Leprosy Cases on the Rise in Florida: How To Avoid The Deadly Disease

By: Stephanie Bontorin | Published: Jul 08, 2024

A new report from the Centers for Disease Control and Prevention, published in their medical journal, outlines how leprosy cases rose in Florida and several surrounding states in 2020.

The increase is “locally acquired,” meaning that the infections have left researchers with more questions than answers as to how the millennia-old disease has been spreading through communities with access to modern medicine.

Key Facts of the Study

The study focused on one individual who contracted the disease after he hadn’t traveled domestically or internationally and hadn’t been in prolonged contact with any immigrants from leprosy-carrying countries.

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The 54-year-old man had a rare but not unheard-of case of leprosy. Although the disease is generally spread from person to person, several cases have been identified where no prolonged contact is reported.

The Disease Has Become Endemic

Although the disease is relatively rare across the United States, cases have become endemic – meaning the constant presence of a controllable disease in a community that is treatable and preventable.

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The report also showed worrying data that leprosy cases had risen in 2020, with Florida hosting the majority of cases. Researchers are now recommending that testing become more common in Florida health centers and hospitals.

Cases on the Rise in the Southwest

Although national cases decreased from 173 to 159 between 2011 and 2020, cases in the southeast have more than doubled over the past decade.

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According to the Department of Health and Human Services, Texas, Hawaii, California, New York, and Louisiana account for 69% of all U.S. cases.

Central Florida Is at the Center

The study outlined how cases in Florida have increased. Central Florida makes up 81% of all the cases present in the state and one-fifth of all cases across the country.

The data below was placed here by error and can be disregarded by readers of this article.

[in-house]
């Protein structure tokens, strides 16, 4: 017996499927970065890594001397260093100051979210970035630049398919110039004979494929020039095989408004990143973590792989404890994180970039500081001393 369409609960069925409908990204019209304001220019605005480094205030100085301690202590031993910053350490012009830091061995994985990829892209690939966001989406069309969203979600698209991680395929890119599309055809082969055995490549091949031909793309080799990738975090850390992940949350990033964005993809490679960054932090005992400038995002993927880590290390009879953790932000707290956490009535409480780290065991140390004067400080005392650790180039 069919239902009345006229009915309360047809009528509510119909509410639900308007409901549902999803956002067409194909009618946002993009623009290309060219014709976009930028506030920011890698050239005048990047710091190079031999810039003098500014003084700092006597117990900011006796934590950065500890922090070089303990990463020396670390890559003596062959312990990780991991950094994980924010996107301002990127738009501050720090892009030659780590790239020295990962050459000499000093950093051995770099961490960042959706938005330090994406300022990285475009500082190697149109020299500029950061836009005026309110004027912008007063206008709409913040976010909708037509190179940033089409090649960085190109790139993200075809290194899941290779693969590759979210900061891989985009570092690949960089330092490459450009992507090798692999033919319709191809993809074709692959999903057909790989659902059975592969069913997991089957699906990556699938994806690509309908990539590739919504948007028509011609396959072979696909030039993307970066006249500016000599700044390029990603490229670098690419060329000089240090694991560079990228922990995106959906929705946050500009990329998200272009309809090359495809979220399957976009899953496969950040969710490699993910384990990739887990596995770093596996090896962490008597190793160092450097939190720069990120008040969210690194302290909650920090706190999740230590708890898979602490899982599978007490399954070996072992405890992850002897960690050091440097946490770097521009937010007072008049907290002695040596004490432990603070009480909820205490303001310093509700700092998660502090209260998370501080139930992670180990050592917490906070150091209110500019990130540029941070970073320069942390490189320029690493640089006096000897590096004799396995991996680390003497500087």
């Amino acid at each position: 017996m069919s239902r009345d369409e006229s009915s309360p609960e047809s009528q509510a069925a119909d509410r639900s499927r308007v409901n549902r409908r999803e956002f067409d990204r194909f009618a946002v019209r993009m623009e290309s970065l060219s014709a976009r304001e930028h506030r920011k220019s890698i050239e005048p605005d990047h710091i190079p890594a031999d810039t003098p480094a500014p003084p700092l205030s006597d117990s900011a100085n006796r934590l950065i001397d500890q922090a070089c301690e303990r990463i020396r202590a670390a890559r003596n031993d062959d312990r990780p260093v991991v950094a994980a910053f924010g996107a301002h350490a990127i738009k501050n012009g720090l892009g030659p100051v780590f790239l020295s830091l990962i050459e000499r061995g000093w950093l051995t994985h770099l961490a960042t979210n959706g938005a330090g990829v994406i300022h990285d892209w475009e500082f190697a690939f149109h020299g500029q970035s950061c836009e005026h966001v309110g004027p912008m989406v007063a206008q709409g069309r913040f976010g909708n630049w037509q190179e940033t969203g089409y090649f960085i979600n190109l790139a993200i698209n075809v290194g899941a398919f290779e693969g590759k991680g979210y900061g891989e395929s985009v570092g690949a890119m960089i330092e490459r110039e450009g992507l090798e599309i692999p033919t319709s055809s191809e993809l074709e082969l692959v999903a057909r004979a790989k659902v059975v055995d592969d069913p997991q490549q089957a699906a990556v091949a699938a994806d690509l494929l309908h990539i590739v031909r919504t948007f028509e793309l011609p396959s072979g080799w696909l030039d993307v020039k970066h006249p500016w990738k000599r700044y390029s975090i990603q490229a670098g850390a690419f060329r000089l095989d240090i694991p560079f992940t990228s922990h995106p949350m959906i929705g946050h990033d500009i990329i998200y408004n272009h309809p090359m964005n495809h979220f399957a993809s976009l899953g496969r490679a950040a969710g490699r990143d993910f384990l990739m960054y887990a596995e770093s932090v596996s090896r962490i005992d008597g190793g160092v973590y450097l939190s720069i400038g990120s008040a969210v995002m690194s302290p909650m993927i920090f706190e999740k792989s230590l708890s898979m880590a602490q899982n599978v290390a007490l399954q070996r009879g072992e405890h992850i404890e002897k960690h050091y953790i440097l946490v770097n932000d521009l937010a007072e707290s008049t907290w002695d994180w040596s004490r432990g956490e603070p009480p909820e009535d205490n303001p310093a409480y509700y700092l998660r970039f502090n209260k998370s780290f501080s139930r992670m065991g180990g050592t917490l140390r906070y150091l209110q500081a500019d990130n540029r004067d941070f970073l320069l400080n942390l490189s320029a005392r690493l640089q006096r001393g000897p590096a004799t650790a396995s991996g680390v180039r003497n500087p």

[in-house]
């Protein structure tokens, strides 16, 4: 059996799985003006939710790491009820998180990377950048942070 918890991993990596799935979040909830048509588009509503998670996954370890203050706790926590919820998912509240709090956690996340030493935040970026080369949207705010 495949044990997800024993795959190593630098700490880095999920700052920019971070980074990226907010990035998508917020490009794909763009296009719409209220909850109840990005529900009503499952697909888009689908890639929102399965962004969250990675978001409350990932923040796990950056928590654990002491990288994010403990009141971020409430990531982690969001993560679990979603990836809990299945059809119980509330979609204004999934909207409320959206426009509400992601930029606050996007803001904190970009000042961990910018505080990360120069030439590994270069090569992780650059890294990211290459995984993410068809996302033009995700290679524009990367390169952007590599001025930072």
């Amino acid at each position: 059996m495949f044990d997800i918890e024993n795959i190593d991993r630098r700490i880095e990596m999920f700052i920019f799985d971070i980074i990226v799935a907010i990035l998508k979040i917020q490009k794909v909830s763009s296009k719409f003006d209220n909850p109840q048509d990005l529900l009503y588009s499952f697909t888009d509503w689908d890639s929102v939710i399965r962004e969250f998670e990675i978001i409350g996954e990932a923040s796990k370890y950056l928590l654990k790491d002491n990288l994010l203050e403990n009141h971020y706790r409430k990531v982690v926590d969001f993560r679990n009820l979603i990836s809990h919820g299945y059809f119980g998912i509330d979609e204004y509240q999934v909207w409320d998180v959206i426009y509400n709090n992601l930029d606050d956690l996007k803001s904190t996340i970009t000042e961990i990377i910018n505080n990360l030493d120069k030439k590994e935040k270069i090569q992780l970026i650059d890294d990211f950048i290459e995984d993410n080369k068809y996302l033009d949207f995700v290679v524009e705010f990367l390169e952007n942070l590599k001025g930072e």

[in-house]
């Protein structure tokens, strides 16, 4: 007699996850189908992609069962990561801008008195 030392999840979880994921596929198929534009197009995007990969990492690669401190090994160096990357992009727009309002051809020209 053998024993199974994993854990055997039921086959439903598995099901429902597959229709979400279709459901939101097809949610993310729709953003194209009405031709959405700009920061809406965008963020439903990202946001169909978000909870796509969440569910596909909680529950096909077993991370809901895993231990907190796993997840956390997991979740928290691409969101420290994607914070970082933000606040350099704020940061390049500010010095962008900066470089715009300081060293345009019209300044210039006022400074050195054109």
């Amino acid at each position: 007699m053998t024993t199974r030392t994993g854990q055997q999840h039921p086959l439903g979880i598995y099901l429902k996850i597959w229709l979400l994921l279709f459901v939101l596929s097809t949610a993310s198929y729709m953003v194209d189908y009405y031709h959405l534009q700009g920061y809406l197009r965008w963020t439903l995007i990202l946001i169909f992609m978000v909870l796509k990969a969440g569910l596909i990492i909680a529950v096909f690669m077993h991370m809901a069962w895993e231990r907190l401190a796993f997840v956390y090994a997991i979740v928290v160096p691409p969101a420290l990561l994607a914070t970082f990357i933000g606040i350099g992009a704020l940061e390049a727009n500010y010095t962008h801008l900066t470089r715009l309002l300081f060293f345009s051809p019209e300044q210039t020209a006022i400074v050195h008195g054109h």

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This worrying trend has shown researchers that the disease may be mutating and spreading through alternate methods in the state.

Many Cases Are Brought In

Usually, leprosy cases come from countries where the disease is more common and poor hygiene practices and overcrowding make the disease easily spread.

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More than 66% of cases are from people who immigrated from countries with high levels of leprosy, and only 34% are locally spread.


What Is Leprosy?

Leprosy is caused by a bacteria called Mycobacterium leprae. The bacteria affects the skin, upper respiratory tract, and eyes and causes painful physical deformities.

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Although it can spread among people, the disease is actually quite difficult to catch. Scientists have noted that it can often take months of prolonged contact with a person, like living in the same home, to contract the illness.


Contagion Factors

According to the American Academy of Dermatology, the disease can be spread between people when someone coughs or sneezes. A handshake or a lengthy conversation is not enough to transmit the illness.

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Leprosy can also be spread through zoonotic conditions. Researchers at Colorado State University found that humans making contact with wild armadillos in Brazil rapidly increased cases in the country.


What Are the Symptoms?

The illness’s symptoms are painful, deforming, and often irreversible. They include painful ulcers on hands and feet, nodules on the skin, discoloured patches all over the body, numbness, stiff, thick, or dry skin, loss of eyelashes and eyebrows, and painful facial and earlobes swelling.

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Other issues that can occur are painful nosebleeds, stuffy nose and nerve damage, muscle weakness, and paralysis, as well as eye problems, which can lead to blindness and enlarged nerves around the neck, elbows, and knees.


Surprising Facts

Many people might not realize that leprosy is a curable disease. To treat the symptoms of the illness, doctors may prescribe multi-drug therapy, including antibiotics that last between one to two years.

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Because the illness has such a lengthy timeline, it can often become antibiotic-resistant. For this reason, the patient should be closely monitored for new and worsening symptoms to ensure that the medication is still working and the harmful bacteria is slowly being killed off.


Biblical Connections

You might recognize the disease from multiple biblical stories. Early Israelites thought the illness was a form of punishment for divine wrongdoings and sins of man.

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In the early days of civilization, there was no cure for the disease, so those suffering from it would often be excommunicated to leper colonies to contain the bacteria. This is also where the term “social leper” comes from, a person who cannot be integrated with society as they are a danger to others.


Can It Be Stopped From Spreading?

The best way to stop leprosy from spreading is to increase the level of testing done in hot spot areas. For now, this means increasing protocols in Central Florida, where the disease can be contracted without prolonged exposure.

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As well, with many illnesses, testing could be required to enter countries to begin to mitigate the process of immigrants bringing in the illness.